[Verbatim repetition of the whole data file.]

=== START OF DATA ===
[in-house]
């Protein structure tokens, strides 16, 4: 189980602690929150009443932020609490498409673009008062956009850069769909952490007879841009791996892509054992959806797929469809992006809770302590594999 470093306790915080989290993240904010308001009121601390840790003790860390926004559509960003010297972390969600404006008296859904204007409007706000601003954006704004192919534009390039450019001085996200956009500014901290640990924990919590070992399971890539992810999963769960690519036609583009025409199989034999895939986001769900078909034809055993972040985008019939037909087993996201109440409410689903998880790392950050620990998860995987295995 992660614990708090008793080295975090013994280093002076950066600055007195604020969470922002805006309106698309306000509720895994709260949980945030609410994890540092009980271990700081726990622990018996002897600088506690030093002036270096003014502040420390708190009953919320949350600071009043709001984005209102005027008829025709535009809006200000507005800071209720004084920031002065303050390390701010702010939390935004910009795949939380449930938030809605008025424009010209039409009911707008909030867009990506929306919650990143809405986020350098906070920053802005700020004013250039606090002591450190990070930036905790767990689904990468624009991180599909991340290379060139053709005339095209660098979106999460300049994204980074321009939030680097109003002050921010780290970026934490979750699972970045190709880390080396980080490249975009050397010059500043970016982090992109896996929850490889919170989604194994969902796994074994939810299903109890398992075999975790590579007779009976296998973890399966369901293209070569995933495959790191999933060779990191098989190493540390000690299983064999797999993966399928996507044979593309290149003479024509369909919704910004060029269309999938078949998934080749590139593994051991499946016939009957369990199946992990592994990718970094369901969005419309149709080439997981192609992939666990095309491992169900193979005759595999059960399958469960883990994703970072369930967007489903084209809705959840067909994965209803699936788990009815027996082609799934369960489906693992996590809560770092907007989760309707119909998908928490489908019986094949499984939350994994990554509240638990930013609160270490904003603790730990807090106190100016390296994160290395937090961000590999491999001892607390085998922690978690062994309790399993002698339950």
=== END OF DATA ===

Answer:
[in-house]
């Protein structure tokens, strides 16, 4: 189980602690929150009443932020609490498409673009008062956009850069769909952490007879841009791996892509054992959806797929469809992006809770302590594999 470093306790915080989290993240904010308001009121601390840790003790860390926004559509960003010297972390969600404006008296859904204007409007706000601003954006704004192919534009390039450019001085996200956009500014901290640990924990919590070992399971890539992810999963769960690519036609583009025409199989034999895939986001769900078909034809055993972040985008019939037909087993996201109440409410689903998880790392950050620990998860995987295995 992660614990708090008793080295975090013994280093002076950066600055007195604020969470922002805006309106698309306000509720895994709260949980945030609410994890540092009980271990700081726990622990018996002897600088506690030093002036270096003014502040420390708190009953919320949350600071009043709001984005209102005027008829025709535009809006200000507005800071209720004084920031002065303050390390701010702010939390935004910009795949939380449930938030809605008025424009010209039409009911707008909030867009990506929306919650990143809405986020350098906070920053802005700020004013250039606090002591450190990070930036905790767990689904990468624009991180599909991340290379060139053709005339095209660098979106999460300049994204980074321009939030680097109003002050921010780290970026934490979750699972970045190709880390080396980080490249975009050397010059500043970016982090992109896996929850490889919170989604194994969902796994074994939810299903109890398992075999975790590579007779009976296998973890399966369901293209070569995933495959790191999933060779990191098989190493540390000690299983064999797999993966399928996507044979593309290149003479024509369909919704910004060029269309999938078949998934080749590139593994051991499946016939009957369990199946992990592994990718970094369901969005419309149709080439997981192609992939666990095309491992169900193979005759595999059960399958469960883990994703970072369930967007489903084209809705959840067909994965209803699936788990009815027996082609799934369960489906693992996590809560770092907007989760309707119909998908928490489908019986094949499984939350994994990554509240638990930013609160270490904003603790730990807090106190100016390296994160290395937090961000590999491999001892607390085998922690978690062994309790399993002698339950």